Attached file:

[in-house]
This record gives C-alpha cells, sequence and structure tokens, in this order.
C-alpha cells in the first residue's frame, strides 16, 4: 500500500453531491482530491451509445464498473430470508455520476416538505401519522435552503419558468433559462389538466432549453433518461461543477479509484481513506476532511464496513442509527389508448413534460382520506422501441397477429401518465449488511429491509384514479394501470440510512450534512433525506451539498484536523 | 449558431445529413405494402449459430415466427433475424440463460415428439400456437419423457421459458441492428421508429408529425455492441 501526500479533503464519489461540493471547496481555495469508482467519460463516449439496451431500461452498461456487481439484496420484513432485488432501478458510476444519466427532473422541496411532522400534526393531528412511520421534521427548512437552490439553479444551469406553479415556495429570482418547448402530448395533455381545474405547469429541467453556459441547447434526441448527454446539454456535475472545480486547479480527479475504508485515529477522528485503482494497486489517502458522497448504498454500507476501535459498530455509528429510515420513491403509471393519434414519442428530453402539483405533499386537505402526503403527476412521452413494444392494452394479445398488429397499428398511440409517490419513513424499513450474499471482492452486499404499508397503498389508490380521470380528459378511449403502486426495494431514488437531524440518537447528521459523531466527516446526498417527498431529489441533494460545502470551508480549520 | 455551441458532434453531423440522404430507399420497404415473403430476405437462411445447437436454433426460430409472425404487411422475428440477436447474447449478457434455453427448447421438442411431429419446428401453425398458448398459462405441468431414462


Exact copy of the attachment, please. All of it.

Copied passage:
[in-house]
This record gives C-alpha cells, sequence and structure tokens, in this order.
C-alpha cells in the first residue's frame, strides 16, 4: 500500500453531491482530491451509445464498473430470508455520476416538505401519522435552503419558468433559462389538466432549453433518461461543477479509484481513506476532511464496513442509527389508448413534460382520506422501441397477429401518465449488511429491509384514479394501470440510512450534512433525506451539498484536523 | 449558431445529413405494402449459430415466427433475424440463460415428439400456437419423457421459458441492428421508429408529425455492441 501526500479533503464519489461540493471547496481555495469508482467519460463516449439496451431500461452498461456487481439484496420484513432485488432501478458510476444519466427532473422541496411532522400534526393531528412511520421534521427548512437552490439553479444551469406553479415556495429570482418547448402530448395533455381545474405547469429541467453556459441547447434526441448527454446539454456535475472545480486547479480527479475504508485515529477522528485503482494497486489517502458522497448504498454500507476501535459498530455509528429510515420513491403509471393519434414519442428530453402539483405533499386537505402526503403527476412521452413494444392494452394479445398488429397499428398511440409517490419513513424499513450474499471482492452486499404499508397503498389508490380521470380528459378511449403502486426495494431514488437531524440518537447528521459523531466527516446526498417527498431529489441533494460545502470551508480549520 | 455551441458532434453531423440522404430507399420497404415473403430476405437462411445447437436454433426460430409472425404487411422475428440477436447474447449478457434455453427448447421438442411431429419446428401453425398458448398459462405441468431414462